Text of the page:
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I love this post! I am a COTA/L That works as a home visitor/parent coach for the birth to three population. I would love to get connected with other therapist who are interested in implementing trauma/resilience resources and interventions in there treatments. This is such an important topic, I hope one day we will be required as healthcare professionals to use the ACE screener.

Hi! Warning: this will be VERY long, because I want to clearly explain why I am preparing to and have begun outreach to national rehabilitation medicine associations to determine the current state and advocate for required traima-informed care training in every program across the nation.

I'm a physical therapist and survivor of childhood trauma and complex PTSD. It took over 15 years of begging & pleading for help only to be labeled as "anxious and depressed", "treatment-resistant", and "therapy-resistent" after seeking care from over 20 psychiatrists, physicians, counselors, and psychotherapists. I lived in survival mode, trying every therapy modality (none of which were trauma-informed) and probably over 30 combinations of medications, lifestyle changes... I did everything each clinician wanted to try, and while I likely had transient reduction in some symptoms, I was never free of the symptoms, the emotional dysregulation, constant stress, disorganized thinking and what I later learned was dissociation. This led to nearly every clinician sort of throwing their hands up, saying I'd have to learn to deal with my misery and poor quality of life myself, or they'd refer me to someone else, or simply say there was nothing more that could be done.

I white-knuckled early adulthood, rushing through life, never resting, earning my doctorate at age 23, throwing myself into working as much as I could (resting meant panic, anxiety, dissociation, thoughts that made me wonder who I even was), and throughout this time somehow maintained a relationship with my now-husband.

After having my second child at age 30, I felt something inside of me collapse and shatter, and it didn't feel like postpartum depression or anxiety; it felt like I could not remain rooted in reality, couldn't breathe, constant panic with no identifiable consistent triggers. I was chaos-seeking and angry and mentally unstable and, though I was on some antidepressants already, I could no longer cope. All my defenses and strategies were useless. So. I reverted to substance abuse, because it was all that allowed me a moment of relief, a clear mind, the ability to breathe.

Around 2 years ago, hit rock bottom, consuming a fifth of whiskey every 2 days or so, blacking out daily and abusing my husband emotionally and verbally, scaring my children- I was becoming my mother and wanted to no longer exist.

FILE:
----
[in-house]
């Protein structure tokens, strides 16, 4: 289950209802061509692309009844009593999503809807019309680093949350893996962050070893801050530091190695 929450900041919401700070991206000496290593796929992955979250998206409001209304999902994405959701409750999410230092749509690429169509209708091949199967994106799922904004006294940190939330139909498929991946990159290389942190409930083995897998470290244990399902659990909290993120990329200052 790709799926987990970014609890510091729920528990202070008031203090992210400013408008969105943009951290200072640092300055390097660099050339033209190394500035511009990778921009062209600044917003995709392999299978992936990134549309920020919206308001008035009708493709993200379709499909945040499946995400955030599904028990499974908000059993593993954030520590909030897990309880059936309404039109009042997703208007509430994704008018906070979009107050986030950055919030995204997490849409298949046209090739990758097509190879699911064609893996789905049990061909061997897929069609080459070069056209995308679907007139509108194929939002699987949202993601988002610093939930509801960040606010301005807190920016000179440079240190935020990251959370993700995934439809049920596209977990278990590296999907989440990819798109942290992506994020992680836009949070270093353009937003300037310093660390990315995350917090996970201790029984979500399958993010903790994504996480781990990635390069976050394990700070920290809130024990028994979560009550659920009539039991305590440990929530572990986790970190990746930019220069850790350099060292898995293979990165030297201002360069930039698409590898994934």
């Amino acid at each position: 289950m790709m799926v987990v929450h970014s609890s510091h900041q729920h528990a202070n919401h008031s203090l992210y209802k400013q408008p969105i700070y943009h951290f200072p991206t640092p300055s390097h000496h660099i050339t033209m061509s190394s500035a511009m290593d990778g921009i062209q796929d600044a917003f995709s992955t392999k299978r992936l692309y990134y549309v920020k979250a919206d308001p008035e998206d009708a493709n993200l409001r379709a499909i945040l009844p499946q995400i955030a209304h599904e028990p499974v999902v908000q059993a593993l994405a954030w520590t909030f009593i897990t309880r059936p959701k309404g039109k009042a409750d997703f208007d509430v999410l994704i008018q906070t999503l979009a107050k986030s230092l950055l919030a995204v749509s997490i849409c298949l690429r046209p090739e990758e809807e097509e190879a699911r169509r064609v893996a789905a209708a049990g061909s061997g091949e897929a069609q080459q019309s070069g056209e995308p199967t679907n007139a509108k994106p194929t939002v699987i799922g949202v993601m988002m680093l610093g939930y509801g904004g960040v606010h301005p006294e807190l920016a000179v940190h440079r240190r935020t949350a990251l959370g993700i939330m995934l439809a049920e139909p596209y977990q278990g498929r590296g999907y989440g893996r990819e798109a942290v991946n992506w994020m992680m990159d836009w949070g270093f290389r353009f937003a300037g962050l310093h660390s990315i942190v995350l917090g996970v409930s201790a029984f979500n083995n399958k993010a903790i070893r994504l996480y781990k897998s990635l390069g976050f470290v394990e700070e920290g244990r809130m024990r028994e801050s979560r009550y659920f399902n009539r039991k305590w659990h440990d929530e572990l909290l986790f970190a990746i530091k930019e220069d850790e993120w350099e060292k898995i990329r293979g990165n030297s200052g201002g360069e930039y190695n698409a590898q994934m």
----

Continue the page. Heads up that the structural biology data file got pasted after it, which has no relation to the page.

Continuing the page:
My husband presented me with an ultimatum: try to get help again or our relationship would not survive and I knew that would also mean him taking over care of our children because I knew they were not safe with me until I changed.

I found a psychiatrist and it took every ounce of strength I had left to open myself up again, place myself at risk for re-traumatizing at the hands of a medical professional. But this psychiatrist... she flipped my world and head and heart upside down. She saw me, heard me... and was appalled that none of the many clinicians I had seen over the prior 15 years had mentioned trauma, my childhood, and that I had never been advised to try trauma therapy. She said that it was no mystery why none of the treatments hadn't worked: they had not been the proper kinds, that the tools I had learned could not be used properly until the trauma was addressed.

I've been with a trauma therapist, who has saved my life and my children's by helping me break the cycle into which I was born, for a little over a year. We do IFS, which has been the game changer, and some EMDR. She has validated me- my existence, my behaviors and patterns, my dissociation and cognitive/memory deficits, my symptoms stemming from deep, complex, years and layers of trauma that as we know caused my brain to develop abnormally.

I still have work to do for sure, but I am at a point where I've uncovered at least one feature of my identity, which I'm trying to develop and cultivate after never truly having one, and that is that I am a giver, a carer. I want to help people, change lives, change landscapes. It is part of my healing and part of my mission to break the cycle, and it manifested as a NEED to somehow advocate for change so that no other person would be like me, in her 30s and grieving not only my childhood but essentially my entire life.

I am doing what I can on a small scale: sending letters requesting information on what, if any, trauma-informed education and training is required by local school districts, local health care clinics and medical practices, and educating my colleagues.

I have contacted the APTA, AOTA, and ASHA to inquire about trauma-informed training within curricula of accredited programs across the nation and requesting to meet with commissioners and board members for each to advocate and receive guidance on how to ensure that trauma-informed care training is a standard, mandated requirement for every PT/PTA, OT/COTA, and SLP program in the country.

So far, the responses I've received have indicated that my inquiries and requests have been escalated. I will not stop. All healthcare professionals should be required to receive training on trauma. It will take time and numbers and loud voices, but I will never stop trying.

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